Why is my credit score important when I apply for a mortgage loan?
Your credit score is the very first reference point lenders use to evaluate your home loan qualification and the level of risk they may incur. It also helps to determine what interest rate a lender could offer on that loan. Credit scores are based on a numerical scale that ranges from about 300 to about 850, with higher numbers indicating a more favorable credit rating. Credit scores are calculated by information listed on your credit report, which shows your history of employment, loans and payments, debt, and bankruptcies. If your credit score is low (below 620), most lenders may see you as high risk and may not be able to qualify you for your mortgage. Credit scores ranging above 720 are considered a better risk; if your score falls in this range, you are a safer “bet” for a lender. It’s important to know that there are many mortgage loans available, such as FHA loans, which require a lower credit score. If your score is low, you may want to ask your mortgage lender about these sorts of programs.
Where can I find out my credit score?
There are currently three main companies that provide free annual credit scores: Experian, Equifax, and TransUnion. While you may see ads claiming that you can access these reports for free, be sure to read the fine print as there is often some sort of charge involved. The federal government mandates that each of the three companies provide you with a credit report annually, but finding out your actual score may cost you a small fee.You should contact your lender to find out what your score is with each of the three companies. Mortgage lenders typically take all three into account and each borrower and loan requirements are unique.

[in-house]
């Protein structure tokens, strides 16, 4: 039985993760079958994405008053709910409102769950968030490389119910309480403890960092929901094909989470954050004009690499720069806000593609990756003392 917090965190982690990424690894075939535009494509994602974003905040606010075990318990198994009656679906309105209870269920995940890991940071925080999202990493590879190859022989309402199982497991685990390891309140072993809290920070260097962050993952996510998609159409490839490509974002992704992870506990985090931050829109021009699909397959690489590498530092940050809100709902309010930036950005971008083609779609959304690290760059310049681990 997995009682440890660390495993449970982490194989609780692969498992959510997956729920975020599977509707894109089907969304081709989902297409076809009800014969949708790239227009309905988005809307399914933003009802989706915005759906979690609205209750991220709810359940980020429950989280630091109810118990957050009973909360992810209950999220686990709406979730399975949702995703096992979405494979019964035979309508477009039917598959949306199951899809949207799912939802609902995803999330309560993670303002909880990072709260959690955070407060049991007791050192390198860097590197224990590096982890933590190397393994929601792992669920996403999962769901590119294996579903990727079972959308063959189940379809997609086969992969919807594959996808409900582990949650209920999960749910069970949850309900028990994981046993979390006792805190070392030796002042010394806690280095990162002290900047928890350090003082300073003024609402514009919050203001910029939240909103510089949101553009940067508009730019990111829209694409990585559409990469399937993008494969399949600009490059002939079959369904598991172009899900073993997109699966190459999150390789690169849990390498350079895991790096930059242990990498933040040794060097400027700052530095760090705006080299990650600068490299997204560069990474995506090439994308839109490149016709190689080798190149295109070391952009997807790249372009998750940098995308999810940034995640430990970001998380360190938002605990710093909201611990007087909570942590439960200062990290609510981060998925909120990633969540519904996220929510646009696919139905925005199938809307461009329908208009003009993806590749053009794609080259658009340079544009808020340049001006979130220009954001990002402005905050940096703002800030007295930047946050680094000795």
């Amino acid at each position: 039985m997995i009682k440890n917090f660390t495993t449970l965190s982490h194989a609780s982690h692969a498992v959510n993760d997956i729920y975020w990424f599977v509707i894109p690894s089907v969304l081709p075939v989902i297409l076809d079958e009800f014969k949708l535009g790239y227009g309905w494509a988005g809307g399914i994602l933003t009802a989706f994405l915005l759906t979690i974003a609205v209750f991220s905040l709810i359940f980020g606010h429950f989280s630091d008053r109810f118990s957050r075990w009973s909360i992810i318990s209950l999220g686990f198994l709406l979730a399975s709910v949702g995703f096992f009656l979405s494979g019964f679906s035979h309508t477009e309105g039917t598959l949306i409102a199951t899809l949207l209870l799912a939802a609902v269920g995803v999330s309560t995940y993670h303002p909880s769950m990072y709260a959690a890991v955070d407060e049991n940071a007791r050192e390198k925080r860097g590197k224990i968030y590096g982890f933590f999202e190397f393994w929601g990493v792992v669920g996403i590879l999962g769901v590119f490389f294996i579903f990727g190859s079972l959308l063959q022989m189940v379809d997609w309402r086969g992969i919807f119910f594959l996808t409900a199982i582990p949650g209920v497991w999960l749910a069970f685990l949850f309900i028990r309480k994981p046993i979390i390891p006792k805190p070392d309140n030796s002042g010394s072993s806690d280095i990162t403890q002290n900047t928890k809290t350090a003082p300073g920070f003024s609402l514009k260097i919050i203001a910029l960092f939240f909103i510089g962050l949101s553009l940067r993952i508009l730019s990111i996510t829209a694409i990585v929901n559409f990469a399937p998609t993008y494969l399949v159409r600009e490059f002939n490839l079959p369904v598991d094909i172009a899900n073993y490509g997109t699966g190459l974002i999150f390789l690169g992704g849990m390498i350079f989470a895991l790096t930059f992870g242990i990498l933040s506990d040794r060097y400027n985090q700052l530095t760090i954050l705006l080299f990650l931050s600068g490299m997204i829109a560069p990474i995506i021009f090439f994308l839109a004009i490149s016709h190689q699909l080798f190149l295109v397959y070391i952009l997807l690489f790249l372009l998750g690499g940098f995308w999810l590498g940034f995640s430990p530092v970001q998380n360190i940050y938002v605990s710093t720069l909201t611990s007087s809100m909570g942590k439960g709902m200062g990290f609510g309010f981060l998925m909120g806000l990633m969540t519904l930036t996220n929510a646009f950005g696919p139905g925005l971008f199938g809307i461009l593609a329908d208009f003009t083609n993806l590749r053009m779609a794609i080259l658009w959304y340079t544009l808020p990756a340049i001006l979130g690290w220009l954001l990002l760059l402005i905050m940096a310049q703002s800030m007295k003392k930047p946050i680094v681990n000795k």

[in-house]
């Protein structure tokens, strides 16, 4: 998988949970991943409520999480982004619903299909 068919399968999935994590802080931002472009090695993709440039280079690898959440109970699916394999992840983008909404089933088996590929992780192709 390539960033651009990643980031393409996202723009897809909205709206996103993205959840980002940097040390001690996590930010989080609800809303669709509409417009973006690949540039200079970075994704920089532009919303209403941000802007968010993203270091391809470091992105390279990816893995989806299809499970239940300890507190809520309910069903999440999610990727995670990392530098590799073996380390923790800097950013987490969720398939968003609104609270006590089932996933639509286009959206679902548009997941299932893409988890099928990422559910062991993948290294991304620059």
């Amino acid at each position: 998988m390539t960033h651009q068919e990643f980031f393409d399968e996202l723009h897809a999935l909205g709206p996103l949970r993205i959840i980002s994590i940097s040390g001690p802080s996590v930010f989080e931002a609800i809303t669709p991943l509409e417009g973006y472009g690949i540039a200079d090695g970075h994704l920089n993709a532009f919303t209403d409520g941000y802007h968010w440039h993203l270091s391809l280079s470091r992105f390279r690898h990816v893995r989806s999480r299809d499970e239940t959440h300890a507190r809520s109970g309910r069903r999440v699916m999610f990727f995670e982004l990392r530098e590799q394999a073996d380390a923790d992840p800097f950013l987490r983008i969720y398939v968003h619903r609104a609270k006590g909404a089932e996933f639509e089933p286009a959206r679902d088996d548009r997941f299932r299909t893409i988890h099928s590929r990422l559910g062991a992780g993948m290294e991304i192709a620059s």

How can I improve my credit score?
There is not an instant fix to a low credit score. Scores can be raised when you pay all of your bills on time. To achieve this more quickly, you can use a credit card regularly and pay off the balance each month. However, the first step you’ll need to take is to pay down any credit card debt and catch up on any late payments on your debts. Typical time to improve your credit score can be 6-12 months. It’s worth noting that if your credit score is particularly low, it may take longer to improve it significantly.